The Japanese cemetery is located in one of the central parts of Tashkent – Yakkasaray district, inside the cemetery "Fozil-Ota". A resident of Uzbekistan, Mirokil Fozilov, like his father, was the caretaker of this cemetery for 40 long years. The improvement of the cemetery in this family is a common cause, passed down from generation to generation. The merits and valuable contribution of this family did not go unnoticed: Mirokil Fozilov, at the age of 75, was awarded the Imperial Order of the Rising Sun and Silver Rays for protecting the graves of Japanese prisoners of war and maintaining order in the cemetery. On its territory there are 79 graves of Japanese prisoners of war who ended up here after World War II. Prisoners of war built a road for transporting equipment, lived in nearby barracks and came to work every morning in heavy wooden shoes. The knock of a tree on the asphalt during their walk is still remembered in the thoughts of local residents and the cemetery caretaker himself.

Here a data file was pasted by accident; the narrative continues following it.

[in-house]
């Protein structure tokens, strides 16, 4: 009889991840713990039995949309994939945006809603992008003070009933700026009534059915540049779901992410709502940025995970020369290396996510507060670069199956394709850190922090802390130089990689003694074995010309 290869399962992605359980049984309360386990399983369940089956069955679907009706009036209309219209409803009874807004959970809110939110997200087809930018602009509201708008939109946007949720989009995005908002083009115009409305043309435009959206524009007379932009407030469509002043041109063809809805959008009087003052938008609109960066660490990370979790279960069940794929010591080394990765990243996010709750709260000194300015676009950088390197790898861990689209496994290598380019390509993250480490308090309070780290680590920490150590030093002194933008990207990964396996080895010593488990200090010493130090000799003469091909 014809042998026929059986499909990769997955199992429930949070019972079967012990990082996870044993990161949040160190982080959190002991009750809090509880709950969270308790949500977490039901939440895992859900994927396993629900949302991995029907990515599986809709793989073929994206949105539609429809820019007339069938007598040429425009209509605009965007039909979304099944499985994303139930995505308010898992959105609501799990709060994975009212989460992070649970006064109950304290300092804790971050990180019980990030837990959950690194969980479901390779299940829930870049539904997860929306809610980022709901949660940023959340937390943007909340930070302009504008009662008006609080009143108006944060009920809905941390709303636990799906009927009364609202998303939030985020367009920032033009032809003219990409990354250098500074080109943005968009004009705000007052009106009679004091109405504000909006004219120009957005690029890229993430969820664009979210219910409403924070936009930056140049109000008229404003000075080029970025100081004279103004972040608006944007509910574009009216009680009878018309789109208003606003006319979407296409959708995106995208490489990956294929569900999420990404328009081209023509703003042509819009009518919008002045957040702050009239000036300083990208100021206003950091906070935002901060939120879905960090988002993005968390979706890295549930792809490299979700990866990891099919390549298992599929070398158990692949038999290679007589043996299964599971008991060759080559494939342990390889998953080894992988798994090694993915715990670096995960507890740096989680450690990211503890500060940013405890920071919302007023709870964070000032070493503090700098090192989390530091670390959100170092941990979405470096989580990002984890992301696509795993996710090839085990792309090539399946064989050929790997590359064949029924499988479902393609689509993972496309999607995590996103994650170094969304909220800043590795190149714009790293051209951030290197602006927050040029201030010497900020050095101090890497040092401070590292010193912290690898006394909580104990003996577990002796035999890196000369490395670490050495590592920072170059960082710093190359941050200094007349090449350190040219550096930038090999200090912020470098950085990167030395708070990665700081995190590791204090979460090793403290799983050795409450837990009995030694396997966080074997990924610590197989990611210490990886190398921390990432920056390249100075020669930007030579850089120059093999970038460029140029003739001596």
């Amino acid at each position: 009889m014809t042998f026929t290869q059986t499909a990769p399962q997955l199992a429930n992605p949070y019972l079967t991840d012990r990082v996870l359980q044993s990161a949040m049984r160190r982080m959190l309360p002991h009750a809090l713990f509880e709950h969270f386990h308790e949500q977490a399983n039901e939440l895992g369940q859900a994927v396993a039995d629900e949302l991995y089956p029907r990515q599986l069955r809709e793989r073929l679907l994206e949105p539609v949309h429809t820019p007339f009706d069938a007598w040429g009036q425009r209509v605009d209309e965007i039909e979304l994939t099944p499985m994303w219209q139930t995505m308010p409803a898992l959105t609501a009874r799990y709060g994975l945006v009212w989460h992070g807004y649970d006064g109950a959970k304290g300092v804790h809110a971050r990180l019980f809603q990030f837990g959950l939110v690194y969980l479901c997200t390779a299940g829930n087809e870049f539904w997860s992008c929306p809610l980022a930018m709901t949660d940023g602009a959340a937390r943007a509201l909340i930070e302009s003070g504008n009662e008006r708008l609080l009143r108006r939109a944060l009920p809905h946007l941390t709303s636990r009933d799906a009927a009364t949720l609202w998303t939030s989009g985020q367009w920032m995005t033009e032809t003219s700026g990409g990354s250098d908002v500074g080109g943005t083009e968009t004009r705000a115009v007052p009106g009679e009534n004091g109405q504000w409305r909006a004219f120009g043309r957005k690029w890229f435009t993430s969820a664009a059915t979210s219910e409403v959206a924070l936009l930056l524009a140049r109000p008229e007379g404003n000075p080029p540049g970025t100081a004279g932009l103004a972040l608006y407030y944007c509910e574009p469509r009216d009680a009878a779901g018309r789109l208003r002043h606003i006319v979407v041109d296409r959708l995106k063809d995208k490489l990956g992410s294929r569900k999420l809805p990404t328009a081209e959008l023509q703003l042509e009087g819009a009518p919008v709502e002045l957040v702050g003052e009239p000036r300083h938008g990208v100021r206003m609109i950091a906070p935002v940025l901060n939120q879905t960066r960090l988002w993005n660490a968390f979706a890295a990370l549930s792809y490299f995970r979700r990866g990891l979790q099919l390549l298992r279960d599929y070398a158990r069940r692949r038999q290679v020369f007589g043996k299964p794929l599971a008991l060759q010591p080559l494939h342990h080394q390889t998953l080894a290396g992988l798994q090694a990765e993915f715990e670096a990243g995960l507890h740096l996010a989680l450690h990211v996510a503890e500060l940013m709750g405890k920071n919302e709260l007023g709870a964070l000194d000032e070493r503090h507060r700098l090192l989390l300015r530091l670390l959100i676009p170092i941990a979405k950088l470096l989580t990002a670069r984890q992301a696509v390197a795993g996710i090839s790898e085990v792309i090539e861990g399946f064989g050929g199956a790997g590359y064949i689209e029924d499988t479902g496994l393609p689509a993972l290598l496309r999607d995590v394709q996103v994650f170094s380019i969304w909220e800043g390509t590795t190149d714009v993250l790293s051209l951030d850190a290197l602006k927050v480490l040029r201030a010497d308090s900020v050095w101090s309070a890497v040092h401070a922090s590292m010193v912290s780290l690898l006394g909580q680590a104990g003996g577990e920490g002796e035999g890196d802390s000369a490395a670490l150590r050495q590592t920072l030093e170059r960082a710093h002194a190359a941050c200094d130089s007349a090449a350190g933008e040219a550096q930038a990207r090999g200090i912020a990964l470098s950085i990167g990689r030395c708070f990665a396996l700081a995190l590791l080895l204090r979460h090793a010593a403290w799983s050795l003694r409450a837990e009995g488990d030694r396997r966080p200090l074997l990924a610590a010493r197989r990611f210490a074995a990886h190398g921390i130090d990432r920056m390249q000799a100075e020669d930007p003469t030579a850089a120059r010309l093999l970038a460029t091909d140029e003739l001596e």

One day, Japanese Ambassador Kyoko Nakayama visited the Japanese cemetery and brought with her a piece of her native land, the national symbol of the Japanese people - a cherry sapling, which Mirokil Fozilov planted next to the graves and began to take care of it. This has been repeatedly noticed not only by the ambassador, but also by all members of the Japanese delegation who come to Uzbekistan and visit the cemetery in tribute to the memory of their fellow citizens. As a reward for the work of his whole life, great gratitude was expressed to Mirokil Fozilov, and the cemetery itself was renamed in his honor.
Today, his sons are taking care of the Fozil-Ota cemetery, and the sakura tree is still blooming and guarding the peace of Japanese prisoners of war. Many religious tourists from Japan come here to worship, read prayers and honor their fellow countrymen, as well as to remember the post-war years and lay beautiful flowers.